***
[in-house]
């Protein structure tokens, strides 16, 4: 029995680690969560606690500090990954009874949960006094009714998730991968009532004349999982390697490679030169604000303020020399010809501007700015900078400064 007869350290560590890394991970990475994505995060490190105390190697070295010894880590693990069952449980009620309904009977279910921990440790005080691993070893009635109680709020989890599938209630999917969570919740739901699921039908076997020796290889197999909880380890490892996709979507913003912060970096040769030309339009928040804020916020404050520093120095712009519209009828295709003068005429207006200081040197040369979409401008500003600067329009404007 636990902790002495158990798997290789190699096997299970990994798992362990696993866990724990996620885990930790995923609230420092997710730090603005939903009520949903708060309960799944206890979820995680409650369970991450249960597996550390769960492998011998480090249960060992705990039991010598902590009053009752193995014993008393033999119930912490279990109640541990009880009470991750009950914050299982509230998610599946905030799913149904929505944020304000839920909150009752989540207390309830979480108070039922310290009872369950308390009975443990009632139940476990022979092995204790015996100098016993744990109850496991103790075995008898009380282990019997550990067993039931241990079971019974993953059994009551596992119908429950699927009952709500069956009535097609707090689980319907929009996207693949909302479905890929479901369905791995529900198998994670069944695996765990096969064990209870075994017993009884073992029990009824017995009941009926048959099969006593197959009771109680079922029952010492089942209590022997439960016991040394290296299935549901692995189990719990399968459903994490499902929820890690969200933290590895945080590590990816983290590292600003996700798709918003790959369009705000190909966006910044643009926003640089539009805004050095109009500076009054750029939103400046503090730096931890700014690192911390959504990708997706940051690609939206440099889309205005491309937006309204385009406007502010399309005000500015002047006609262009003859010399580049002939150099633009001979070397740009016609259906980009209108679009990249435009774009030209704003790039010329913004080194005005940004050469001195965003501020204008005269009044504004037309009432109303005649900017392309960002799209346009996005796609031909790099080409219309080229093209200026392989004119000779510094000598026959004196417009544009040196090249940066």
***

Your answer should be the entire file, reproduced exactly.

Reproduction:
[in-house]
């Protein structure tokens, strides 16, 4: 029995680690969560606690500090990954009874949960006094009714998730991968009532004349999982390697490679030169604000303020020399010809501007700015900078400064 007869350290560590890394991970990475994505995060490190105390190697070295010894880590693990069952449980009620309904009977279910921990440790005080691993070893009635109680709020989890599938209630999917969570919740739901699921039908076997020796290889197999909880380890490892996709979507913003912060970096040769030309339009928040804020916020404050520093120095712009519209009828295709003068005429207006200081040197040369979409401008500003600067329009404007 636990902790002495158990798997290789190699096997299970990994798992362990696993866990724990996620885990930790995923609230420092997710730090603005939903009520949903708060309960799944206890979820995680409650369970991450249960597996550390769960492998011998480090249960060992705990039991010598902590009053009752193995014993008393033999119930912490279990109640541990009880009470991750009950914050299982509230998610599946905030799913149904929505944020304000839920909150009752989540207390309830979480108070039922310290009872369950308390009975443990009632139940476990022979092995204790015996100098016993744990109850496991103790075995008898009380282990019997550990067993039931241990079971019974993953059994009551596992119908429950699927009952709500069956009535097609707090689980319907929009996207693949909302479905890929479901369905791995529900198998994670069944695996765990096969064990209870075994017993009884073992029990009824017995009941009926048959099969006593197959009771109680079922029952010492089942209590022997439960016991040394290296299935549901692995189990719990399968459903994490499902929820890690969200933290590895945080590590990816983290590292600003996700798709918003790959369009705000190909966006910044643009926003640089539009805004050095109009500076009054750029939103400046503090730096931890700014690192911390959504990708997706940051690609939206440099889309205005491309937006309204385009406007502010399309005000500015002047006609262009003859010399580049002939150099633009001979070397740009016609259906980009209108679009990249435009774009030209704003790039010329913004080194005005940004050469001195965003501020204008005269009044504004037309009432109303005649900017392309960002799209346009996005796609031909790099080409219309080229093209200026392989004119000779510094000598026959004196417009544009040196090249940066």